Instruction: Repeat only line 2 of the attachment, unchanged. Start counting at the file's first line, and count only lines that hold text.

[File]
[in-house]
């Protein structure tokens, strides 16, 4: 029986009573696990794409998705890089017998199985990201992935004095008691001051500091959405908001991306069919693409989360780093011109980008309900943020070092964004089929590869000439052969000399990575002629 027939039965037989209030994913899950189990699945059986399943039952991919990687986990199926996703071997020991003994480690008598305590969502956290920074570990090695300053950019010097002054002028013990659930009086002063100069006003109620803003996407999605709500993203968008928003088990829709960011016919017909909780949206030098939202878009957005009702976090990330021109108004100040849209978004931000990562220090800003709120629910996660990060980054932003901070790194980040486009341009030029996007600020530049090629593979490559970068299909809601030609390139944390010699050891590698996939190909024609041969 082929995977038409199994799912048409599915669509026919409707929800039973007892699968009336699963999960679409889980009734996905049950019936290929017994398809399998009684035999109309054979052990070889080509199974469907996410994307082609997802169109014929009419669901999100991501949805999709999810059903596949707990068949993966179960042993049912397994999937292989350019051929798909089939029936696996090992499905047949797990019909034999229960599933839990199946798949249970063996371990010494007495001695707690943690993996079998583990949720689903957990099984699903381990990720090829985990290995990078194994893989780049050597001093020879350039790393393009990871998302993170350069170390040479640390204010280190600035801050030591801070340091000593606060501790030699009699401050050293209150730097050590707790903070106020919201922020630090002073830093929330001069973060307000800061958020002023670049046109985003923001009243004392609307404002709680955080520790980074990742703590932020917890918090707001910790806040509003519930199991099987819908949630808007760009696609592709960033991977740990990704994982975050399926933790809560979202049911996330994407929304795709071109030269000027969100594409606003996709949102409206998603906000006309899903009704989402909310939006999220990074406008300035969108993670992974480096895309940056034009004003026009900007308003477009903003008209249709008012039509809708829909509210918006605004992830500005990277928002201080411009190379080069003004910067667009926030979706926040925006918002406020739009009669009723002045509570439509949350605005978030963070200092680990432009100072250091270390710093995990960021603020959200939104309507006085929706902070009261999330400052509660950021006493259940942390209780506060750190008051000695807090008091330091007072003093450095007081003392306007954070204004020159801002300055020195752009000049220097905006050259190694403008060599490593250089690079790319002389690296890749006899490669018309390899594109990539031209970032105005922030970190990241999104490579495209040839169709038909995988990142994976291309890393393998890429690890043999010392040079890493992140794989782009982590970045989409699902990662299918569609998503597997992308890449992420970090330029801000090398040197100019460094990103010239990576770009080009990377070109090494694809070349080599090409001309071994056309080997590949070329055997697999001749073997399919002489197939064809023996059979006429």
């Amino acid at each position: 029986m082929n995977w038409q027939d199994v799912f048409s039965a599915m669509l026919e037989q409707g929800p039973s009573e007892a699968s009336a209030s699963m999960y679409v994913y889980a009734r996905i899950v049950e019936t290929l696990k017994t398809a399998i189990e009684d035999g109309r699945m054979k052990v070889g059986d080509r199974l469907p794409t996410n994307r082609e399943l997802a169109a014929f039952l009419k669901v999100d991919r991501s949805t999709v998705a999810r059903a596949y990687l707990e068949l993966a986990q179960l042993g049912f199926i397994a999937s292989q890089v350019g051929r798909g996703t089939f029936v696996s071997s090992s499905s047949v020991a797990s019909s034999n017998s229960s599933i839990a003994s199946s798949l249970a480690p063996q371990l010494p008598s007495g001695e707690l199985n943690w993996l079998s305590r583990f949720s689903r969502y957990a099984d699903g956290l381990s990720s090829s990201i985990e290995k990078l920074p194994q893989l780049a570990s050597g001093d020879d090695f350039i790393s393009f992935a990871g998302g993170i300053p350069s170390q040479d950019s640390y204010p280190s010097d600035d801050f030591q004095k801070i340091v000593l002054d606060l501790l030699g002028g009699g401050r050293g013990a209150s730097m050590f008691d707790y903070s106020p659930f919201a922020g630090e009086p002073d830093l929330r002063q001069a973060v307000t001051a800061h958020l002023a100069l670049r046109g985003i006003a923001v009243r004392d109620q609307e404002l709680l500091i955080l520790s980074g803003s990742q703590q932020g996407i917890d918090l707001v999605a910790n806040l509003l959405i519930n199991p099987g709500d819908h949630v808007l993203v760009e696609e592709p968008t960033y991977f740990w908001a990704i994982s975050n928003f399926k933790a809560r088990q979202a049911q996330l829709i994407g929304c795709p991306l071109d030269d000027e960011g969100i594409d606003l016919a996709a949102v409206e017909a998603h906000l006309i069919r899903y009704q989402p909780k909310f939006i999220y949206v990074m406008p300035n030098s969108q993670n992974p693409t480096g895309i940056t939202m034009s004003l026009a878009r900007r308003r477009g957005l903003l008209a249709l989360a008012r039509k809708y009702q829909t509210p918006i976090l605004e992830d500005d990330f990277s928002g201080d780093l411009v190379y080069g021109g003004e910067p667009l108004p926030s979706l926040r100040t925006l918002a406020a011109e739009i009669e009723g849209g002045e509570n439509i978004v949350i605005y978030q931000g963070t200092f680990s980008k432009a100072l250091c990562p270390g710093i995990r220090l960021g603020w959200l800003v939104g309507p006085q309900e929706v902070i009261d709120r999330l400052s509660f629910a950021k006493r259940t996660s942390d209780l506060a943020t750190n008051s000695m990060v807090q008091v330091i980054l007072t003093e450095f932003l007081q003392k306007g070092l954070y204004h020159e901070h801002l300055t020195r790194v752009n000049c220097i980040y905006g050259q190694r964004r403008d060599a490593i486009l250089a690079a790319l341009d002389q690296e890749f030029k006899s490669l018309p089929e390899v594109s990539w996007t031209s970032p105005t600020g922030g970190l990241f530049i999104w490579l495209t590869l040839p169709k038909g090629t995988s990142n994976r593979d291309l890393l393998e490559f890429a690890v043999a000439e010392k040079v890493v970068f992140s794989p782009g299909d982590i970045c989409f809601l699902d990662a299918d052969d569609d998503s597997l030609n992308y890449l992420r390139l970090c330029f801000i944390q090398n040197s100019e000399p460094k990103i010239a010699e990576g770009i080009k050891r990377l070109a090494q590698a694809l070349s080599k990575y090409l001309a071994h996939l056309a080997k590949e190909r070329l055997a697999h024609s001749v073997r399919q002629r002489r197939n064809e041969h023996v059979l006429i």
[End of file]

């Protein structure tokens, strides 16, 4: 029986009573696990794409998705890089017998199985990201992935004095008691001051500091959405908001991306069919693409989360780093011109980008309900943020070092964004089929590869000439052969000399990575002629 027939039965037989209030994913899950189990699945059986399943039952991919990687986990199926996703071997020991003994480690008598305590969502956290920074570990090695300053950019010097002054002028013990659930009086002063100069006003109620803003996407999605709500993203968008928003088990829709960011016919017909909780949206030098939202878009957005009702976090990330021109108004100040849209978004931000990562220090800003709120629910996660990060980054932003901070790194980040486009341009030029996007600020530049090629593979490559970068299909809601030609390139944390010699050891590698996939190909024609041969 082929995977038409199994799912048409599915669509026919409707929800039973007892699968009336699963999960679409889980009734996905049950019936290929017994398809399998009684035999109309054979052990070889080509199974469907996410994307082609997802169109014929009419669901999100991501949805999709999810059903596949707990068949993966179960042993049912397994999937292989350019051929798909089939029936696996090992499905047949797990019909034999229960599933839990199946798949249970063996371990010494007495001695707690943690993996079998583990949720689903957990099984699903381990990720090829985990290995990078194994893989780049050597001093020879350039790393393009990871998302993170350069170390040479640390204010280190600035801050030591801070340091000593606060501790030699009699401050050293209150730097050590707790903070106020919201922020630090002073830093929330001069973060307000800061958020002023670049046109985003923001009243004392609307404002709680955080520790980074990742703590932020917890918090707001910790806040509003519930199991099987819908949630808007760009696609592709960033991977740990990704994982975050399926933790809560979202049911996330994407929304795709071109030269000027969100594409606003996709949102409206998603906000006309899903009704989402909310939006999220990074406008300035969108993670992974480096895309940056034009004003026009900007308003477009903003008209249709008012039509809708829909509210918006605004992830500005990277928002201080411009190379080069003004910067667009926030979706926040925006918002406020739009009669009723002045509570439509949350605005978030963070200092680990432009100072250091270390710093995990960021603020959200939104309507006085929706902070009261999330400052509660950021006493259940942390209780506060750190008051000695807090008091330091007072003093450095007081003392306007954070204004020159801002300055020195752009000049220097905006050259190694403008060599490593250089690079790319002389690296890749006899490669018309390899594109990539031209970032105005922030970190990241999104490579495209040839169709038909995988990142994976291309890393393998890429690890043999010392040079890493992140794989782009982590970045989409699902990662299918569609998503597997992308890449992420970090330029801000090398040197100019460094990103010239990576770009080009990377070109090494694809070349080599090409001309071994056309080997590949070329055997697999001749073997399919002489197939064809023996059979006429």